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anti-empathy trailer

genkakugenkaku Northampton, Mass. U.S.A. Veteran

Promo for a book that argues against a much-beloved empathy.

Hard not to feel some empathy, :)

howlobsterperson

Comments

  • howhow Veteran
    edited April 2016

    Lacks emotional intelligence in his selective analysis of what empathy is.
    Has empathy automatically be subject to our ego's playbook.
    Makes no differentiation between worldly empathy and spiritual empathy.

    Where Psychology limits itself to the delusions found within ones sandbox,

    true spirituality must also address the delusional basis for the sandbox itself.

  • Whilst ignorant Mahayana empathy and altruism may be limited, it is stll better than nothing. The altruism and empathy of the Boddhisattva is always more effective because it is tempered by wisdom.

    Sadly those 'we know best what is required', may in fact not understand the repercussions of their 'objective' behavour. Spiritual understanding that @how mentions, is always operating in part independent of ignorance, partial understanding and lesser ideals.

  • BunksBunks Australia Veteran

    Venerable Jampa at Sravasti Abbey spoke about something similar a little while ago.....

    lobsterpersonkarasti
  • Tee Hee B)

    Thanks @Bunks <3

    What is being described very well by Venerable Jampa and the OP (original post) is idiot compassion. It is basically thinking/emoting oneself into an emotional state AND using this as a substitute for action.

    Who does this? Beginners, metta bhavna as a substitute for action, new age ultra spirituals and lobsters being kind to fish on the off chance of a meal :3

    Compassion is intensity leading to action without emotive attachment and entanglement.

    Seems like a plan ...

    karastiBunks
  • KeromeKerome Love, love is mystery The Continent Veteran

    @lobster said:
    Compassion is intensity leading to action without emotive attachment and entanglement.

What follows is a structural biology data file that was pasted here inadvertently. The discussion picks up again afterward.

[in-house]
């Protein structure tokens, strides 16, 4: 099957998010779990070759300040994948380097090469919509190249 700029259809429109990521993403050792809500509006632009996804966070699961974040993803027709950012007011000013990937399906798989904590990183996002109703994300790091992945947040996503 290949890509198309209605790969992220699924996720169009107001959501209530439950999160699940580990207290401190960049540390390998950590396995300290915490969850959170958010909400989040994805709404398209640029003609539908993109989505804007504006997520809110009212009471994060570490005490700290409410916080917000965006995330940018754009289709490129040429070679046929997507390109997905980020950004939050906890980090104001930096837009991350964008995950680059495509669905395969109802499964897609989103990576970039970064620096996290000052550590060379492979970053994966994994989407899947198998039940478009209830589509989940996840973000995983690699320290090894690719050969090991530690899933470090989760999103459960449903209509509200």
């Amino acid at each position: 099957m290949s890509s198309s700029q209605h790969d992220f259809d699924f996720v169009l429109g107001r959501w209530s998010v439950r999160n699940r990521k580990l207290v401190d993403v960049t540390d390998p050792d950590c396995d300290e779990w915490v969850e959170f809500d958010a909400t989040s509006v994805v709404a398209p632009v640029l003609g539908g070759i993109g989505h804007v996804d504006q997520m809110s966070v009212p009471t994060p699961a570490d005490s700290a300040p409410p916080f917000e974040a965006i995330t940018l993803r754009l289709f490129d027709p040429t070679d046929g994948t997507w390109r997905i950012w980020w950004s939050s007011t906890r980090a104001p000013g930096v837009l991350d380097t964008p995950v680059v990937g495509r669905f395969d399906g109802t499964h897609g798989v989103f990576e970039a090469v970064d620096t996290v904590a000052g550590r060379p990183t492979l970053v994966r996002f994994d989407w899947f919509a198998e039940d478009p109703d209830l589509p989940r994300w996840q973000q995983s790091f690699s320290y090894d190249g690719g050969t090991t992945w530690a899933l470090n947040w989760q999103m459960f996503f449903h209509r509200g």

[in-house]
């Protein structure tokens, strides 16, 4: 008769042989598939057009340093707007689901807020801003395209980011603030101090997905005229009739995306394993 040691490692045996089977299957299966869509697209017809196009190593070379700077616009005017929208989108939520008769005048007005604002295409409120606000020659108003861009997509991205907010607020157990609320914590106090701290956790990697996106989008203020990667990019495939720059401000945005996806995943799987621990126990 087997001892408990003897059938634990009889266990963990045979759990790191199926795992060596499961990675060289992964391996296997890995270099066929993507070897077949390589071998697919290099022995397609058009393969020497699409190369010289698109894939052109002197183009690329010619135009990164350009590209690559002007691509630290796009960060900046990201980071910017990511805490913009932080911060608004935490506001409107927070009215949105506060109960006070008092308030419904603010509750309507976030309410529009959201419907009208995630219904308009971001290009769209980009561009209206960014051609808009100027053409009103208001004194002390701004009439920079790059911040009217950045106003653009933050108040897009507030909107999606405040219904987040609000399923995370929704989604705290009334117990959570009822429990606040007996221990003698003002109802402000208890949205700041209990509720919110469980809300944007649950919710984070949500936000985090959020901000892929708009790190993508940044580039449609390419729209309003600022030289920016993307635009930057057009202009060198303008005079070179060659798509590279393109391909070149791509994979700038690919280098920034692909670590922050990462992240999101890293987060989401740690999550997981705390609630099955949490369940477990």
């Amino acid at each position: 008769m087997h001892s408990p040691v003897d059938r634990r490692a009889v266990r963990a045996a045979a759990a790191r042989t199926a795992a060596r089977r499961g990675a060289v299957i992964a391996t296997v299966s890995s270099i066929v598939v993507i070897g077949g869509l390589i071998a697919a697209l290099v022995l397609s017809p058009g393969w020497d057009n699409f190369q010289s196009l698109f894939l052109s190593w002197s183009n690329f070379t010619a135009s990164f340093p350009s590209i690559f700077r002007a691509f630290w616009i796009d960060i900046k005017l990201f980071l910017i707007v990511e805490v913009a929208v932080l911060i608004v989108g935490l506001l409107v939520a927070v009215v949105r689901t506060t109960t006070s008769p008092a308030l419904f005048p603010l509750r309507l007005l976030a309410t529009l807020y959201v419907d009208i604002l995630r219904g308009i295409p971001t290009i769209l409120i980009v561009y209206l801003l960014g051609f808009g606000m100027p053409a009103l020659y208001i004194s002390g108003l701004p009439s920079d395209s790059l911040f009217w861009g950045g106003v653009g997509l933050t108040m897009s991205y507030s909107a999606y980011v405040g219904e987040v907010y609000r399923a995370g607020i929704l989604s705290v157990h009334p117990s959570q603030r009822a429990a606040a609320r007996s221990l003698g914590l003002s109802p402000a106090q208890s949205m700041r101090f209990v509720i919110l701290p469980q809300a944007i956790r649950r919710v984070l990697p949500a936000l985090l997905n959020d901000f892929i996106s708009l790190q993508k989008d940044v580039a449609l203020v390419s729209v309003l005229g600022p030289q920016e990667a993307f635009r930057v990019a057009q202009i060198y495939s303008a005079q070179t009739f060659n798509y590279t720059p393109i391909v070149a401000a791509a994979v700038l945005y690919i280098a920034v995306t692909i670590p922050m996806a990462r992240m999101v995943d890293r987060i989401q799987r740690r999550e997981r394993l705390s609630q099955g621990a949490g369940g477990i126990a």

Seems like a plan ...

    That seems a little counter intuitive to me... Compassion is defined by dictionaries as:

    compassion
    kəmˈpaʃ(ə)n/
    noun
    sympathetic pity and concern for the sufferings or misfortunes of others.
    "the victims should be treated with compassion"
    synonyms: pity, sympathy, feeling, fellow feeling, empathy, understanding, care, concern, solicitude, solicitousness, sensitivity, tender-heartedness, soft-heartedness, warm-heartedness, warmth, love, brotherly love, tenderness, gentleness, mercy, mercifulness, leniency, lenience, tolerance, consideration, kindness, humanity, humaneness, kind-heartedness, charity, benevolence

    It is by definition an emotional experience, a feeling that one experiences often when one identifies with another person one has met. The Buddhist ideal is to experience it without attachment, so that one can let go of it without clinging.

    But redefining it seems to lead to some linguistic pitfalls... It is surprising how often the teaching of concepts in Buddhism with precision comes down to linguistic issues of finding exactly the right wording.

    I recently started a course at a nearby Buddhist centre, and the first twelve sessions are all concerned with learning terms and understanding the linguistics.

    lobster
  • lobsterlobster Veteran
    edited April 2016

    ^^^ Karuna and not metta is usually translated as compassion. It has qualities of wisdom, non attachment, detachment and to be effective may eventually be a non emotive state, more akin to 'right action'.

    Glad to hear you are learning. Soon you might be compassionate enough to teach us hopeless cases ...

    Kerome
  • KeromeKerome Love, love is mystery The Continent Veteran

    Lol yes, I hope to gain more compassionate views as well as precise understanding. No small goal, but while we are shooting we may as well aim for the moon!

    lobster
  • personperson Don't believe everything you think 'Merica! Veteran